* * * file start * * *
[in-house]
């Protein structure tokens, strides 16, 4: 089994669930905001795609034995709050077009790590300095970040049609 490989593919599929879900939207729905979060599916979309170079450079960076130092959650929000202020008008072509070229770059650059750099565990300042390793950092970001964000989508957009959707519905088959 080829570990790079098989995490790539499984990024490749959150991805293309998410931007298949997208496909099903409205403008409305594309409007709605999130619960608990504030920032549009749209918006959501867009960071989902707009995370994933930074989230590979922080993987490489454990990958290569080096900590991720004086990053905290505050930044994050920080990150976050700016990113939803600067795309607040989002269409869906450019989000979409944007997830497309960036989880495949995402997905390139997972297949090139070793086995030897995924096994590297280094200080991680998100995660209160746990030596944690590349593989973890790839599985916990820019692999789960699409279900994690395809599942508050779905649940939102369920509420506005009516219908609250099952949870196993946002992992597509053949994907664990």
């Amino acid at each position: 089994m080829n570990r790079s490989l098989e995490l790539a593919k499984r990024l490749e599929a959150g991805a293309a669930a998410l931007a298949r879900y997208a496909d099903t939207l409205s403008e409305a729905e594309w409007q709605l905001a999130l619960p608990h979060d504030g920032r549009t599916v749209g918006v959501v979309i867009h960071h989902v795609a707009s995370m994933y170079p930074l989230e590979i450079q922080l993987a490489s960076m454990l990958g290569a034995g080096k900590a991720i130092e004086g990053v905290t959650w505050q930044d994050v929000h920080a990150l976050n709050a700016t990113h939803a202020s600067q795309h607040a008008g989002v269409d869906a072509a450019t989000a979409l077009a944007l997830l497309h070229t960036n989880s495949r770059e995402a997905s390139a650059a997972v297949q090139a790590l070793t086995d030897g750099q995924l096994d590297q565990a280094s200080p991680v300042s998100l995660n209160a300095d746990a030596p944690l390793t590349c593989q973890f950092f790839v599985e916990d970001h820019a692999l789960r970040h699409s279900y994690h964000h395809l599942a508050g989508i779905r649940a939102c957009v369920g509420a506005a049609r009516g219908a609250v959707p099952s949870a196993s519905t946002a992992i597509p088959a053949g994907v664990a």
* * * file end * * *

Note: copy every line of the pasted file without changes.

[in-house]
């Protein structure tokens, strides 16, 4: 089994669930905001795609034995709050077009790590300095970040049609 490989593919599929879900939207729905979060599916979309170079450079960076130092959650929000202020008008072509070229770059650059750099565990300042390793950092970001964000989508957009959707519905088959 080829570990790079098989995490790539499984990024490749959150991805293309998410931007298949997208496909099903409205403008409305594309409007709605999130619960608990504030920032549009749209918006959501867009960071989902707009995370994933930074989230590979922080993987490489454990990958290569080096900590991720004086990053905290505050930044994050920080990150976050700016990113939803600067795309607040989002269409869906450019989000979409944007997830497309960036989880495949995402997905390139997972297949090139070793086995030897995924096994590297280094200080991680998100995660209160746990030596944690590349593989973890790839599985916990820019692999789960699409279900994690395809599942508050779905649940939102369920509420506005009516219908609250099952949870196993946002992992597509053949994907664990």
């Amino acid at each position: 089994m080829n570990r790079s490989l098989e995490l790539a593919k499984r990024l490749e599929a959150g991805a293309a669930a998410l931007a298949r879900y997208a496909d099903t939207l409205s403008e409305a729905e594309w409007q709605l905001a999130l619960p608990h979060d504030g920032r549009t599916v749209g918006v959501v979309i867009h960071h989902v795609a707009s995370m994933y170079p930074l989230e590979i450079q922080l993987a490489s960076m454990l990958g290569a034995g080096k900590a991720i130092e004086g990053v905290t959650w505050q930044d994050v929000h920080a990150l976050n709050a700016t990113h939803a202020s600067q795309h607040a008008g989002v269409d869906a072509a450019t989000a979409l077009a944007l997830l497309h070229t960036n989880s495949r770059e995402a997905s390139a650059a997972v297949q090139a790590l070793t086995d030897g750099q995924l096994d590297q565990a280094s200080p991680v300042s998100l995660n209160a300095d746990a030596p944690l390793t590349c593989q973890f950092f790839v599985e916990d970001h820019a692999l789960r970040h699409s279900y994690h964000h395809l599942a508050g989508i779905r649940a939102c957009v369920g509420a506005a049609r009516g219908a609250v959707p099952s949870a196993s519905t946002a992992i597509p088959a053949g994907v664990a």